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How to avoid family conflicts regarding estate planning

Estate planning builds a legal roadmap for disseminating wealth after someone dies. Responsible individuals take action in this department as soon as possible. That way, one can have faith that confusion will not reign after they pass.

The nature of the topic means potential inheritors are prone to hurt feelings. Everything is likely to go smoother if one observes a few choice recommendations.

Recommendation #1: Create a living trust

Reduce the odds of arguments between relatives by creating this vital document. Living trusts assign someone to handle critical matters after the estate holder passes. Having a trustee in place helps avoid a power struggle that might lead to an expensive court battle.

Recommendation #2: Appoint a financial point-person

Besides having a trustee, someone needs to receive financial power of attorney. This appointee executes all manner of property-related tasks. Responsibilities include paying bills, collecting insurance benefits and making bank deposits. With someone in place early on, one may personally communicate important information. This is preferable to hoping that documentation will accurately explain everything.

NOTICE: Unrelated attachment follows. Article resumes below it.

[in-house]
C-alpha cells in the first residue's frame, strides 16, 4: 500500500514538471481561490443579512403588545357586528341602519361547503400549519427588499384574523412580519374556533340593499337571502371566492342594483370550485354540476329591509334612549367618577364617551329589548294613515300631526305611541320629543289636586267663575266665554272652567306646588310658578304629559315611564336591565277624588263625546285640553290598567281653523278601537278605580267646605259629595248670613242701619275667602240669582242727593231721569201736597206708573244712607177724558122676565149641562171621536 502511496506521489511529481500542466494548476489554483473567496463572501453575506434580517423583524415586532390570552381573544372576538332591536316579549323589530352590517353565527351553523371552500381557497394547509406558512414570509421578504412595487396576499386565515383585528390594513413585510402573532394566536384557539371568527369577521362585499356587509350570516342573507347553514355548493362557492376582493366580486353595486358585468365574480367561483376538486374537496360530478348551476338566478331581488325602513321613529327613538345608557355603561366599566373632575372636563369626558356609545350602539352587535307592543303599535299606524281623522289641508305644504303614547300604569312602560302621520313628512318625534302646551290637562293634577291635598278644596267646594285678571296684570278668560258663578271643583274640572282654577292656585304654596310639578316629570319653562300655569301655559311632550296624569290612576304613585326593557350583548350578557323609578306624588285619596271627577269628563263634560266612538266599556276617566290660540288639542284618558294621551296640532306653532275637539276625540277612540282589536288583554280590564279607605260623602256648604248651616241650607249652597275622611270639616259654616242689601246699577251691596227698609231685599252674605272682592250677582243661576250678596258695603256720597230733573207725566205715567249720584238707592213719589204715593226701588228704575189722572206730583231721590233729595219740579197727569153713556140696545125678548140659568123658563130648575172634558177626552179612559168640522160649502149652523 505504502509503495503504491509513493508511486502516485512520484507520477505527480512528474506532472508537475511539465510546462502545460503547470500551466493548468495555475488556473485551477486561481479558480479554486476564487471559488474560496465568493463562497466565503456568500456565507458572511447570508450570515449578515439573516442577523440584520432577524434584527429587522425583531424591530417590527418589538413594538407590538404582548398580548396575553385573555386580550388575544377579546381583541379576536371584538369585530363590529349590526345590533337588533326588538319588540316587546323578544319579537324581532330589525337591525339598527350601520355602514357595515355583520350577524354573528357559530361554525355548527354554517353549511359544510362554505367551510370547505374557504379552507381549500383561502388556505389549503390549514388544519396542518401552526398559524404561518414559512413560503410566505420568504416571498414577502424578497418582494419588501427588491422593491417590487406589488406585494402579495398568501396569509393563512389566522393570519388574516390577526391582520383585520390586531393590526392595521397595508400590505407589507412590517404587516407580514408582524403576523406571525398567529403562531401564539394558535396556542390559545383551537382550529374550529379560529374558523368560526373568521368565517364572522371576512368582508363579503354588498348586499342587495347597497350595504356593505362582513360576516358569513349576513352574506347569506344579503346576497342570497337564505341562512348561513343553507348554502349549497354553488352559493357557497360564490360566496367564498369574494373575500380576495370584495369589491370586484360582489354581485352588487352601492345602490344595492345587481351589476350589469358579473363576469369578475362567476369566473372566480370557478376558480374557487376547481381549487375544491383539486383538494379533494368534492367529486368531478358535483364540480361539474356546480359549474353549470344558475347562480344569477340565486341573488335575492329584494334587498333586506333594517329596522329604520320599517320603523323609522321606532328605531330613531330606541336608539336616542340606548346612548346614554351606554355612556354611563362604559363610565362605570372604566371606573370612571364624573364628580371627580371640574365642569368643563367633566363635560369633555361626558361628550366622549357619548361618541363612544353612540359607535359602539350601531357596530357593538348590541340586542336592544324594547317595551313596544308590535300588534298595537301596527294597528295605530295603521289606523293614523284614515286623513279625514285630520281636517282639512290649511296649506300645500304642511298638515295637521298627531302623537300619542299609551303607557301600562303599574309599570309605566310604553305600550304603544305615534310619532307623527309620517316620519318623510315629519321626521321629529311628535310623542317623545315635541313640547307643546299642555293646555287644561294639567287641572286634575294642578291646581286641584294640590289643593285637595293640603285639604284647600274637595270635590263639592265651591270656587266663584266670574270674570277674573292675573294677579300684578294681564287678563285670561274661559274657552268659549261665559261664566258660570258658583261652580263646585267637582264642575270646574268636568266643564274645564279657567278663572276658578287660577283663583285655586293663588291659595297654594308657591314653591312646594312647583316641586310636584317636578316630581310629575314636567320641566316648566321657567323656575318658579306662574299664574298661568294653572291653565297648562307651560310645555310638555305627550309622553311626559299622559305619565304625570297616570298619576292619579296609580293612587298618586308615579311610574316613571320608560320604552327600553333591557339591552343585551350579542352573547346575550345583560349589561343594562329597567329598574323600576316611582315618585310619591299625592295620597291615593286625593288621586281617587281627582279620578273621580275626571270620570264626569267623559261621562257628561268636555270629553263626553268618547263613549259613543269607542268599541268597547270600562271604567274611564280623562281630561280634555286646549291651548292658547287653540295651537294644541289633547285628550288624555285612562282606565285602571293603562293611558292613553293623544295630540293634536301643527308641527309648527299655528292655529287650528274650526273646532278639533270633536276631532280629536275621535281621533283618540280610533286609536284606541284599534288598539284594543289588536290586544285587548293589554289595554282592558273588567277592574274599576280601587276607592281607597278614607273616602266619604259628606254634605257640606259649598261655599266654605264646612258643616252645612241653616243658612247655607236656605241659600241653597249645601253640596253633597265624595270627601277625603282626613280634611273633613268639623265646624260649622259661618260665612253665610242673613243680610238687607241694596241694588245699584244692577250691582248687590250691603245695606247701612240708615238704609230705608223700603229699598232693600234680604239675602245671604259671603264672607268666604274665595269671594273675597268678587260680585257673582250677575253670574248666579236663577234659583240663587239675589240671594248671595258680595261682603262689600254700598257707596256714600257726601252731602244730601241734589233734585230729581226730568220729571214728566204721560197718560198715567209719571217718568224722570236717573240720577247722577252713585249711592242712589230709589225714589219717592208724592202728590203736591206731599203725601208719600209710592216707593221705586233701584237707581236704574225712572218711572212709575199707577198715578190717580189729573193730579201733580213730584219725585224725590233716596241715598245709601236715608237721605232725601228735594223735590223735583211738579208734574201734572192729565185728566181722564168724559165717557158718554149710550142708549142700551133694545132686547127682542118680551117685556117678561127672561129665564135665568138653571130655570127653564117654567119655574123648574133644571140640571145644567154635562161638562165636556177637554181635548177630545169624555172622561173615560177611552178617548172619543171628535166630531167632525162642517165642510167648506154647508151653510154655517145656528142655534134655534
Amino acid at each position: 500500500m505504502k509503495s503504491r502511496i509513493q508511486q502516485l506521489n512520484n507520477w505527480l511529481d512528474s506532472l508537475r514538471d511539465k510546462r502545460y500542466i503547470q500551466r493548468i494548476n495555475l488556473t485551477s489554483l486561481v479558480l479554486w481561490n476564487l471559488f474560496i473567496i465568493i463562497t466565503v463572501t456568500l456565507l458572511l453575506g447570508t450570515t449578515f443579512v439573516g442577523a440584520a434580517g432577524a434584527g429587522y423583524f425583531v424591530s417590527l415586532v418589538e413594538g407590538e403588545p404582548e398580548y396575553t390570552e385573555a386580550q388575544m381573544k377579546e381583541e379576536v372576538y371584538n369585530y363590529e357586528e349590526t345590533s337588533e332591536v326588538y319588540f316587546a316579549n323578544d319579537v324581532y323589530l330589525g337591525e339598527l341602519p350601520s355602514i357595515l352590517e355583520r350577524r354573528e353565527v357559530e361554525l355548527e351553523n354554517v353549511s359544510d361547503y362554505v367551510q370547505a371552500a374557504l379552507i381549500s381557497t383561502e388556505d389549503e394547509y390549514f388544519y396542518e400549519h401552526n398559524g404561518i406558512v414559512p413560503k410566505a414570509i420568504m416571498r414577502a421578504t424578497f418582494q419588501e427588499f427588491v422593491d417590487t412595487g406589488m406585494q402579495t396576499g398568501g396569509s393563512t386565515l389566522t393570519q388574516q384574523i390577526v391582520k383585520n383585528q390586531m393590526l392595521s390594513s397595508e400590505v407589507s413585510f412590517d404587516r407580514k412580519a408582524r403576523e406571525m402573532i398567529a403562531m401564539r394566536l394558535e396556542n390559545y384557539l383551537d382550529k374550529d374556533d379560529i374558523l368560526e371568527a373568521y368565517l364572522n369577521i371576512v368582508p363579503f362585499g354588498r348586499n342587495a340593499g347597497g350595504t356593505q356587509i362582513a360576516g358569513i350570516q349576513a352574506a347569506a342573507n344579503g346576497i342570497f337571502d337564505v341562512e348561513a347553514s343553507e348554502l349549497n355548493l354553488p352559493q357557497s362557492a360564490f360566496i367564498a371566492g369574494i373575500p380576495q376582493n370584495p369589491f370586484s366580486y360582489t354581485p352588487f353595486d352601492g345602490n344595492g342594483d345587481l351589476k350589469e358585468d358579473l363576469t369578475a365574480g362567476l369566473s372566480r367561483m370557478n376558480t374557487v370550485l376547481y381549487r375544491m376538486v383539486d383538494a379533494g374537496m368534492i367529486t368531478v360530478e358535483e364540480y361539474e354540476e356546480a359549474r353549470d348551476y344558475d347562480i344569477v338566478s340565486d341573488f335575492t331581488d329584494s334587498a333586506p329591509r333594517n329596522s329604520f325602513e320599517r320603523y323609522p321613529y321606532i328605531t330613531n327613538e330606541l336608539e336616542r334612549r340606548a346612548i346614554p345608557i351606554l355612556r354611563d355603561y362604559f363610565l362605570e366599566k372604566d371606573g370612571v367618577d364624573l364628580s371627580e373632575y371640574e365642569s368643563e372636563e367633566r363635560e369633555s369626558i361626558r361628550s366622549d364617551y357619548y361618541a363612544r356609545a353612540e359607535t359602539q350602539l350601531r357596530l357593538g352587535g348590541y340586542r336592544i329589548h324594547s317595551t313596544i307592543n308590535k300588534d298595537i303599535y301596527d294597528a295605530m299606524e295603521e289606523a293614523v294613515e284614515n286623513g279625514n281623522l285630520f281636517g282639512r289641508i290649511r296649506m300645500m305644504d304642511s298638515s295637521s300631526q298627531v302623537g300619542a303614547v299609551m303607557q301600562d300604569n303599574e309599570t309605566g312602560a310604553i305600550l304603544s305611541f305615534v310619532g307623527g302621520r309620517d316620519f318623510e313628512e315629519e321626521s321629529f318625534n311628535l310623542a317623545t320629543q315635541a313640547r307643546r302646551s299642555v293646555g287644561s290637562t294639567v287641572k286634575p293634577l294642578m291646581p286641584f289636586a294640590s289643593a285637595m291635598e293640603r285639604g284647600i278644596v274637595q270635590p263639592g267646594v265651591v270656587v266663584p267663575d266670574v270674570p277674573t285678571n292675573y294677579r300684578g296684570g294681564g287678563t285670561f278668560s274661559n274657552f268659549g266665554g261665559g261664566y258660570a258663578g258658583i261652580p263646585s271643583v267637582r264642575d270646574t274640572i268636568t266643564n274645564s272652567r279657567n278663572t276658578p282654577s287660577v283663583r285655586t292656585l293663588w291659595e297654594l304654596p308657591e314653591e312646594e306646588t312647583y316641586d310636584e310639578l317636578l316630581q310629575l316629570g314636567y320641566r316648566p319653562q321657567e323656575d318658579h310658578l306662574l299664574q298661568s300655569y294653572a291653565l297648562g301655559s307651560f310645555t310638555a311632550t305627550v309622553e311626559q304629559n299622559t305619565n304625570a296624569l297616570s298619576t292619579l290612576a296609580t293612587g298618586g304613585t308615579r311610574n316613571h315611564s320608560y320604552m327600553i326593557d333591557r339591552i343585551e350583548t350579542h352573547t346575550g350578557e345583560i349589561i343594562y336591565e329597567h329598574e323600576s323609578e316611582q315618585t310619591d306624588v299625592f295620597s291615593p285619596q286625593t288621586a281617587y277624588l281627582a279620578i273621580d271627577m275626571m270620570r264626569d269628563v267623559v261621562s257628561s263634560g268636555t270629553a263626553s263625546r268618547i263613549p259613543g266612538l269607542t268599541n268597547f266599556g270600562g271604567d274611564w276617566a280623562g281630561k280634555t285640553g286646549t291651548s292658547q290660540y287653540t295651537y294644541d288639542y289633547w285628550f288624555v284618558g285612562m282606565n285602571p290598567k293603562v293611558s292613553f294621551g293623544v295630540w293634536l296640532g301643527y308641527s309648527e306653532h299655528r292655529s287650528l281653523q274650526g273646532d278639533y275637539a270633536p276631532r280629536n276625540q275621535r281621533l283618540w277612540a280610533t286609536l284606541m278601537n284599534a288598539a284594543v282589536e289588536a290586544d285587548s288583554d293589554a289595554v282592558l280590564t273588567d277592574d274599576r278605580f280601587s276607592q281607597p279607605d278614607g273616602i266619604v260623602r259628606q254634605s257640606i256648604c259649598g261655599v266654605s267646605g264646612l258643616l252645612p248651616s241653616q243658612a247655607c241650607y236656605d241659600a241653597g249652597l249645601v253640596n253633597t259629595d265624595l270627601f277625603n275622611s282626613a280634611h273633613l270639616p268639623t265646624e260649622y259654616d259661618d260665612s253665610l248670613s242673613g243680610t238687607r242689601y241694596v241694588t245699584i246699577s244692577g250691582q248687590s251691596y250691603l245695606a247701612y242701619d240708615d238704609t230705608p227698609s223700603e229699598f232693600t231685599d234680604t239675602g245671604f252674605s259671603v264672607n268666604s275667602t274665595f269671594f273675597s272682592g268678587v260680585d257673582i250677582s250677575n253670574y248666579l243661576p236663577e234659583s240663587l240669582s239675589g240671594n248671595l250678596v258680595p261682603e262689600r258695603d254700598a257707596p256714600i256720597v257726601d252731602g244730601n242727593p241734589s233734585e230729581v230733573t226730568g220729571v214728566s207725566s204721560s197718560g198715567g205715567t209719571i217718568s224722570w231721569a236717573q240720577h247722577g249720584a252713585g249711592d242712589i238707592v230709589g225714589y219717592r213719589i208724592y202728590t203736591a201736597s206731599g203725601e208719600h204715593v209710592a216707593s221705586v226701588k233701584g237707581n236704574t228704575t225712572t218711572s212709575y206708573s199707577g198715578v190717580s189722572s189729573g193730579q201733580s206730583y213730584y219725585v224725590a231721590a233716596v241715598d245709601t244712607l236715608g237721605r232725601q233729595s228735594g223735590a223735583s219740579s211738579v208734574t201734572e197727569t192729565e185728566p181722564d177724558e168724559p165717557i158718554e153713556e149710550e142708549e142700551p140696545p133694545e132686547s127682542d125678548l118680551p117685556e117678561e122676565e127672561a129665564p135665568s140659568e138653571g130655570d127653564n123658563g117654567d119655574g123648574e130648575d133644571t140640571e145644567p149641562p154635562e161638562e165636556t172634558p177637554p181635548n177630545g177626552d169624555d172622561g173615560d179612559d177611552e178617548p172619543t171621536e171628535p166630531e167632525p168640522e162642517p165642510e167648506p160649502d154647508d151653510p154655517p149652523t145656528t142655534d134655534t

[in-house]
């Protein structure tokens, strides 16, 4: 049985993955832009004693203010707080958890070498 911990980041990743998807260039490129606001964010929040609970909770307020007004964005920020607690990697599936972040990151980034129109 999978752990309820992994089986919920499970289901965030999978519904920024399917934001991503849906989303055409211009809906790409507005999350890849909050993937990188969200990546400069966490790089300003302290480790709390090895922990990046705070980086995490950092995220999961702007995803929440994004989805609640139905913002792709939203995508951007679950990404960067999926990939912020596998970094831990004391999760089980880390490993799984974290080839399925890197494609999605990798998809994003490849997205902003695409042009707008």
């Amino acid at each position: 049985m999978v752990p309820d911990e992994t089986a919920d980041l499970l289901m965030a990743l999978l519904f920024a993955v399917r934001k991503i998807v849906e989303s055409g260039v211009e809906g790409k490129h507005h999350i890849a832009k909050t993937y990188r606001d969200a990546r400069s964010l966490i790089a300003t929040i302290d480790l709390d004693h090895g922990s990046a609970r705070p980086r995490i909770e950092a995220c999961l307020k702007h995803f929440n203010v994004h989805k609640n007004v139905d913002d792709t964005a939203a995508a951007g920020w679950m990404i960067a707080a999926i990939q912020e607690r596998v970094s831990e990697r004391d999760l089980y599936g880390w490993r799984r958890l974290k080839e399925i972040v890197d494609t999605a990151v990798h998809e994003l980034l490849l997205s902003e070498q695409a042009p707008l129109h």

Recommendation #3: Discuss estate-planning choices

Family members suffer less distress when they know what to expect from an estate plan. Divulging choices in a group setting means everyone has the same information. It also allows for questions and answers, which letters and emails do not. When people are far apart, a Zoom meeting becomes a convenient option.

Savvy estate planning sidesteps much of the heartache that could otherwise result. A bit of foreknowledge is helpful when putting final wishes into writing.